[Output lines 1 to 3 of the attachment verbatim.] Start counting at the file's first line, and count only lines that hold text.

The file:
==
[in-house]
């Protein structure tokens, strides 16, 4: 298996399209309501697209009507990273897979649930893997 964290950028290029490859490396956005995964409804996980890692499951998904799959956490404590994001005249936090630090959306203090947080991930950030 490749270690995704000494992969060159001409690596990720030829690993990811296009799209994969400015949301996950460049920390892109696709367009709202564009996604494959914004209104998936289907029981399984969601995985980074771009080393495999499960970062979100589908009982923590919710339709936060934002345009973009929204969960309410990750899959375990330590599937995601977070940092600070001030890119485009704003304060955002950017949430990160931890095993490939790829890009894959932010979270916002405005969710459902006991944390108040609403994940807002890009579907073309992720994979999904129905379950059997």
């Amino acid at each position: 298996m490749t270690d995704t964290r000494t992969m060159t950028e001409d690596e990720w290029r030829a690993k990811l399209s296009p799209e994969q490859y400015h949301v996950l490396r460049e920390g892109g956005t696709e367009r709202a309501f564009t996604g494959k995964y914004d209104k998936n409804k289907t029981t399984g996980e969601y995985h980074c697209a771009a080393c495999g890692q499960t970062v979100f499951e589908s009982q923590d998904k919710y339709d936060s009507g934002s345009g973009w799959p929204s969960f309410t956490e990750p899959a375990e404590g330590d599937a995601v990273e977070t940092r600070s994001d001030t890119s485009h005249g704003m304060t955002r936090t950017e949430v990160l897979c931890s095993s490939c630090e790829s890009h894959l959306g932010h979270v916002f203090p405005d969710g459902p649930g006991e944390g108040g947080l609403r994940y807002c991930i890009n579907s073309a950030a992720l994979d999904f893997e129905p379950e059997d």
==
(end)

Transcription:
[in-house]
């Protein structure tokens, strides 16, 4: 298996399209309501697209009507990273897979649930893997 964290950028290029490859490396956005995964409804996980890692499951998904799959956490404590994001005249936090630090959306203090947080991930950030 490749270690995704000494992969060159001409690596990720030829690993990811296009799209994969400015949301996950460049920390892109696709367009709202564009996604494959914004209104998936289907029981399984969601995985980074771009080393495999499960970062979100589908009982923590919710339709936060934002345009973009929204969960309410990750899959375990330590599937995601977070940092600070001030890119485009704003304060955002950017949430990160931890095993490939790829890009894959932010979270916002405005969710459902006991944390108040609403994940807002890009579907073309992720994979999904129905379950059997």
């Amino acid at each position: 298996m490749t270690d995704t964290r000494t992969m060159t950028e001409d690596e990720w290029r030829a690993k990811l399209s296009p799209e994969q490859y400015h949301v996950l490396r460049e920390g892109g956005t696709e367009r709202a309501f564009t996604g494959k995964y914004d209104k998936n409804k289907t029981t399984g996980e969601y995985h980074c697209a771009a080393c495999g890692q499960t970062v979100f499951e589908s009982q923590d998904k919710y339709d936060s009507g934002s345009g973009w799959p929204s969960f309410t956490e990750p899959a375990e404590g330590d599937a995601v990273e977070t940092r600070s994001d001030t890119s485009h005249g704003m304060t955002r936090t950017e949430v990160l897979c931890s095993s490939c630090e790829s890009h894959l959306g932010h979270v916002f203090p405005d969710g459902p649930g006991e944390g108040g947080l609403r994940y807002c991930i890009n579907s073309a950030a992720l994979d999904f893997e129905p379950e059997d």